Industry experts estimate that only 2 percent of broadband households subscribe to VoIP services, but the growth potential seems very promising.
With new technology, the greatest benefits are gained by early adopters. If you switch now and let the market mature, costs are approximately sub-$30 per phone number and significantly lower long-distance calling plans than conventional phone systems.
And, as competition grows, pricing and usage standards will be rewritten. The catch is trying to figure out which fledgling VoIP companies will stay in business for the long haul.
Residential users continue to be able to only hook up one and perhaps two phones in their home that are physically located near the cable modem or DSL connection. Under current capabilities, the standard VoIP connection is not a “whole house” solution.
And, every once in a while, you may get some chatter on the line, usually when the local network gets busy. The technology is improving to prioritize the voice traffic on networks over basic Internet usage.
VoIP does demand a certain Quality of Services (QoS) on the network to achieve a business class of service. The nature of Internet traffic is ever-changing and improving, so this problem will be solved as the industry matures.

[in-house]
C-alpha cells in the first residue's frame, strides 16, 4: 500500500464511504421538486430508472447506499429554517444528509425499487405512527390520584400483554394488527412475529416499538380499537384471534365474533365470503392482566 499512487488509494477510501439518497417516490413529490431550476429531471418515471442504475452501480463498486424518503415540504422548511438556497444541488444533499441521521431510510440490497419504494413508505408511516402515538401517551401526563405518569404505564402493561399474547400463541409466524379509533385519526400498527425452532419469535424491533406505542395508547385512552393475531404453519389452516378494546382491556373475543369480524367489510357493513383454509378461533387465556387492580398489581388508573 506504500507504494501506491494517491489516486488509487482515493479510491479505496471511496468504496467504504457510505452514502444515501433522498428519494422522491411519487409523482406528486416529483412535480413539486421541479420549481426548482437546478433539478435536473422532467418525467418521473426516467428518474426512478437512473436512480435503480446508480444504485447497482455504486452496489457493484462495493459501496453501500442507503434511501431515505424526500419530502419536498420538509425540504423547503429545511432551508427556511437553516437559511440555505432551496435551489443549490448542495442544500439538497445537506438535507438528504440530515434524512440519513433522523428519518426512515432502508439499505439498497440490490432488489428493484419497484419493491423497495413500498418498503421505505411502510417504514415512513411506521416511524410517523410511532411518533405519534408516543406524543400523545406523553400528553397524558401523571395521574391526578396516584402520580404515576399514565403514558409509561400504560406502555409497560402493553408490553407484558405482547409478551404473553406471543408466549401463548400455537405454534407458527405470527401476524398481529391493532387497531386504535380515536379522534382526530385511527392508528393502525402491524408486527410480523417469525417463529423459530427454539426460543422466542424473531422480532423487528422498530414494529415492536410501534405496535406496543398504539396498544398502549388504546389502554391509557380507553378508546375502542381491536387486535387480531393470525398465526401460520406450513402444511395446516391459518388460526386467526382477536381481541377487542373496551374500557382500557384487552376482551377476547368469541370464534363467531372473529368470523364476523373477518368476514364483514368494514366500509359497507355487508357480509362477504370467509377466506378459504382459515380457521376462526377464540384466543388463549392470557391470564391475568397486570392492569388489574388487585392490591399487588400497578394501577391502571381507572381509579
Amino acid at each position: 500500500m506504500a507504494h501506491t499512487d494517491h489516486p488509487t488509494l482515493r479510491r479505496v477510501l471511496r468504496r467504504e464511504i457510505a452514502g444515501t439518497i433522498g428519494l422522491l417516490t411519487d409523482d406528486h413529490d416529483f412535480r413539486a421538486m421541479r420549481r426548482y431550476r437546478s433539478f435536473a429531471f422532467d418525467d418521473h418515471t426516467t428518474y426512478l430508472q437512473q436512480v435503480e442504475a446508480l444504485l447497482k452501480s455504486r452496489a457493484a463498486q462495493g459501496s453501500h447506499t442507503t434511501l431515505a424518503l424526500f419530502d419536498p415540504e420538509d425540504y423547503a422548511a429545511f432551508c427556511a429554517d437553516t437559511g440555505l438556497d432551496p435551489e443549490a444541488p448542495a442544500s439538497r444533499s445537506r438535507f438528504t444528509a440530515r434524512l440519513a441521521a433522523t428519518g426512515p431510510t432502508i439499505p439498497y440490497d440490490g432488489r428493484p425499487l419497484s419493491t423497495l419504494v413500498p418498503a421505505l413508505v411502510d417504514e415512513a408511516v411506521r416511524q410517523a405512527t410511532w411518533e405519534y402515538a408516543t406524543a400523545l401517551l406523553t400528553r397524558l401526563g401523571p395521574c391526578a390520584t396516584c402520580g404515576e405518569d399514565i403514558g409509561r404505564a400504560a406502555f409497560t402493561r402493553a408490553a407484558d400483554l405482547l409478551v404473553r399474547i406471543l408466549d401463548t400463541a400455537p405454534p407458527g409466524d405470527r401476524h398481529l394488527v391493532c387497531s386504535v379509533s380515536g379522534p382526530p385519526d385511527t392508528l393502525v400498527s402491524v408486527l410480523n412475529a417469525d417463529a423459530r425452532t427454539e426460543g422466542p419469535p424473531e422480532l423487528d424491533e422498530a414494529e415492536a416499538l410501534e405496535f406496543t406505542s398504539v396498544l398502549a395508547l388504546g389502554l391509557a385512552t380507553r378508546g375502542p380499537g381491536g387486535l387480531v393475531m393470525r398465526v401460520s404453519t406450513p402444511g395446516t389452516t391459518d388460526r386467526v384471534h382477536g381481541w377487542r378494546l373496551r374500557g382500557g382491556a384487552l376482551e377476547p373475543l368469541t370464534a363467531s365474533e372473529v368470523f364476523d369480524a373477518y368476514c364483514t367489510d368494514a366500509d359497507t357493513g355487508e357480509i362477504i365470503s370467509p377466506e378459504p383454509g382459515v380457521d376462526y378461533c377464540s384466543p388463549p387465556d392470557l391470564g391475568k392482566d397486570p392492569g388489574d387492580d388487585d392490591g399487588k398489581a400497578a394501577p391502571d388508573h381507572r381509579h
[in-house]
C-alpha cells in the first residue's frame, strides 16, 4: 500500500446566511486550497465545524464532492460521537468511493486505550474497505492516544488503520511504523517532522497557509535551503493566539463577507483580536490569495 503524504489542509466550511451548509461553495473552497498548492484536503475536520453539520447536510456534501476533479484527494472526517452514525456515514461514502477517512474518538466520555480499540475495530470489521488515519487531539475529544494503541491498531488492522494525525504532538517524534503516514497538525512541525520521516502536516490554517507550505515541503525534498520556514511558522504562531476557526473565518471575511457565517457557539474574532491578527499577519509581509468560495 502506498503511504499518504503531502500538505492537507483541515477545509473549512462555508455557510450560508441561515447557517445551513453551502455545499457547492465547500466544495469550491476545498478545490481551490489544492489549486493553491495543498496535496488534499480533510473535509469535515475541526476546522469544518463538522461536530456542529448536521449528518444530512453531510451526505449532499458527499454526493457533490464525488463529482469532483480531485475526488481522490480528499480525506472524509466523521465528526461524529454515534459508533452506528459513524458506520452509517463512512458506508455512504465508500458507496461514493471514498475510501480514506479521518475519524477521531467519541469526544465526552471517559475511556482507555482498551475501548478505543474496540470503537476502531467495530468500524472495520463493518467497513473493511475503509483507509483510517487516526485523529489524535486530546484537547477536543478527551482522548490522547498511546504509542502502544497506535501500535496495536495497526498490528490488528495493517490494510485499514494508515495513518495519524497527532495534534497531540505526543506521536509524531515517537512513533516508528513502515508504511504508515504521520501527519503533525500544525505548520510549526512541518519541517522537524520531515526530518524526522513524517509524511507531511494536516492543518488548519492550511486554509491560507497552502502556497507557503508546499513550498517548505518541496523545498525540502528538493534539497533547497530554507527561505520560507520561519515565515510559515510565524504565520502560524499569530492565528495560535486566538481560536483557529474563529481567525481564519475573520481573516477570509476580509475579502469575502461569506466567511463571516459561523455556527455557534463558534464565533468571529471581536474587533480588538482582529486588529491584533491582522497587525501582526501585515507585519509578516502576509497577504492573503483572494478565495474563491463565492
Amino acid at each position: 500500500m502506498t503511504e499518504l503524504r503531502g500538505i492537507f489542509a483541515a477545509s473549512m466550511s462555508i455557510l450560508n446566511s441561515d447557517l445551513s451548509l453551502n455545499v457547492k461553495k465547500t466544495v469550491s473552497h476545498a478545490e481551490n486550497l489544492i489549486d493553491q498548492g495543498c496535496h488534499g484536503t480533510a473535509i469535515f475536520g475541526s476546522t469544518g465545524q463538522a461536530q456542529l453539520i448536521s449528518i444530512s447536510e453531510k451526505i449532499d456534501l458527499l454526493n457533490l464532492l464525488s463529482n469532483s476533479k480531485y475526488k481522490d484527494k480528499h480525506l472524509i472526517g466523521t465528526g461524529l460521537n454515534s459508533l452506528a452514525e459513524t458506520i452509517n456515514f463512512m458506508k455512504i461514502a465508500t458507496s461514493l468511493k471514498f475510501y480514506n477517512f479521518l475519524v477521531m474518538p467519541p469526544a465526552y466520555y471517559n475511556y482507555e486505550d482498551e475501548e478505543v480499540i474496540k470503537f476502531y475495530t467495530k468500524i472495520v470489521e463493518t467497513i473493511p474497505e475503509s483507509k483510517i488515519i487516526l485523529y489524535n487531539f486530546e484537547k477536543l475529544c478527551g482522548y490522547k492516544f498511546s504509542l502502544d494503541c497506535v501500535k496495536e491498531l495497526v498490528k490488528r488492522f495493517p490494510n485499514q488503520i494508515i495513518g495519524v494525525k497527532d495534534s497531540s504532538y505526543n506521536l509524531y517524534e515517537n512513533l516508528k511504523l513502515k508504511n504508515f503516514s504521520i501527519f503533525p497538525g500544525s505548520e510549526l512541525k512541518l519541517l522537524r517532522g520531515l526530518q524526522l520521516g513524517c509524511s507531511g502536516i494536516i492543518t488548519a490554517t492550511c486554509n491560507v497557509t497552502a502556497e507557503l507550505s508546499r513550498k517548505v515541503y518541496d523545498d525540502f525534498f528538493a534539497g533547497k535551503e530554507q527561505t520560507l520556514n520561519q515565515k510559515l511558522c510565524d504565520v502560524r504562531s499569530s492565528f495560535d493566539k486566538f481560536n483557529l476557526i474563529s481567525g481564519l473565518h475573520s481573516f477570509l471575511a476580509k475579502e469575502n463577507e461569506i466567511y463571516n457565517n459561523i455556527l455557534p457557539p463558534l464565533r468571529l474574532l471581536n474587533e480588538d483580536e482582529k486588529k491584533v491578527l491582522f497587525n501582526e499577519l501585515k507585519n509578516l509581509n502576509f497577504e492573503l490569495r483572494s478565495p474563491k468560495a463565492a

The biggest issue facing VoIP is legislation. Will VoIP ultimately be controlled by the Federal Communications Commission or the Public Utilities Commission? That’s one of the most important questions.
As the FCC is trying to sort through 51 separate regulatory commissions with different interpretations of how to tax, authorize and monitor VoIP service providers, the commission will try to gain regulatory control of VoIP from the states because to thrive as a business, the technology needs a single, easy-handed regulator.
The FCC proposal will start from scratch with as few VoIP regulations as possible. The goal is not to just modify current regulations. The bottom line is that heavy regulation will stifle innovation and perhaps limit desirable services by unintentionally throwing up barriers for VoIP. The FCC says state resistance to this may be caused by public utilities commissioners trying to defend their turf rather than trying to encourage new services.
Source: Bright.net, www.bright.net